From the economically-illiterate ABC: Modern monetary theory is gaining traction. But can it knock out free market capitalism? Socialist grifters that they are, they have zero understanding how wealth is created and therefore think it’s just there to be parcelled out by governments, the same way the ABC is funded. Let’s listen in to their profoundly ignorant discussion:
MMT points an accusing finger at Neoliberalism, blaming it for rising economic inequality and corresponding reductions in the quality and scope of essential services — both public and privatised.
MMT’s proponents argue that the current “surplus obsession” is at best misconceived and at worst ideological — a deception to justify reductions in government spending in order to fund taxation cuts for the wealthy.
They argue that governments shouldn’t be afraid of pushing the economy into deficit if that deficit helps fund further economic growth.
Ah yes, the deficit. Who’s afraid of deficits today? Trillion-dollar deficits as far as the eye can see, and hardly a voice of caution to be heard. E.g.
Democrats have a strong policy basis for their position. Early this year, the two most prominent Democratic economists — former Treasury Secretary Larry Summers and Jason Furman, chairman of the Council of Economic Advisers, both under Barack Obama — wrote an influential article citing structural declines in interest rates. This means that “policymakers should reconsider the traditional fiscal approach that has often wrong-headedly limited worthwhile investments in such areas as education, health care and infrastructure,” they said.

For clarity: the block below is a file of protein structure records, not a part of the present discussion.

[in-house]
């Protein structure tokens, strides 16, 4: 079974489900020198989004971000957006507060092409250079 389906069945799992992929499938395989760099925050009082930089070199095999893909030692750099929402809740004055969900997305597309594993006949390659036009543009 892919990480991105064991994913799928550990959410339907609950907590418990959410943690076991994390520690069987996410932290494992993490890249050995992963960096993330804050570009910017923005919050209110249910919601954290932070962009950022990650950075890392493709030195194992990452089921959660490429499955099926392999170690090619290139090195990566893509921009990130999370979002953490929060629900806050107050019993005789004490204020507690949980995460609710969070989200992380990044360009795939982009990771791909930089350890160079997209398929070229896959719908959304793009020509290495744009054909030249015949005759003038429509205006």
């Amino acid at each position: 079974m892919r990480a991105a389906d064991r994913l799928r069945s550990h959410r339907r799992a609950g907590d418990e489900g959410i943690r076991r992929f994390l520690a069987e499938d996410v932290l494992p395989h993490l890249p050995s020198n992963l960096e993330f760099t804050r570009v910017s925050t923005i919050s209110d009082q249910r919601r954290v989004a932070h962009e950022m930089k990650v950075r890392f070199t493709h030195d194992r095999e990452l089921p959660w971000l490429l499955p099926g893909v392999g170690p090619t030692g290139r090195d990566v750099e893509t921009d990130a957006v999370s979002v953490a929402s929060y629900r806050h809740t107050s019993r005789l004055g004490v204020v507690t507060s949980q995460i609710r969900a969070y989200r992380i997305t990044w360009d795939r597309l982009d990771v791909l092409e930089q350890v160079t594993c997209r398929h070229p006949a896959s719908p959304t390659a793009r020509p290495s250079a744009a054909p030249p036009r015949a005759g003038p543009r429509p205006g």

“Politicians and policymakers should focus on urgent social programs, not deficits,” they advised.
Keynesian airheads every one of them. Then this: Corporate debt nears a record $10 trillion, and borrowing binge poses new risks. Did they say “risks”? What sort of risks would these be?
The root cause of the debt boom is the decision by the Federal Reserve and other key central banks to cut interest rates to zero in the wake of the financial crisis and to hold them at historic lows for years.
The low rates were needed to encourage companies to invest and hire as the nation recovered from the worst economic collapse in 70 years.
Cutting interest rates is the standard answer to a troubled economy. But rates have never been this low for this long, and the side effects from too much easy money are becoming clear as central bankers struggle to return interest rates to traditional levels.
Since it’s the Washington Post it is looking for the gloomy side in the story, but for a change I agree with them and not the President.
An artificial environment of near-free money is masking serious underlying ailments and may be storing up problems for a future reckoning. This era of perpetually cheap money has kept alive some debt-ridden “zombie” companies that would have failed if rates were at traditional levels; widened the wealth gap between rich and poor; and distorted financial decisions.
The dangers are immense but between MMT and the traditional Keynesian ignoramuses, there is virtually no one around to turn things around.
But if you want to know what needs to be done, don’t bother with the ABC.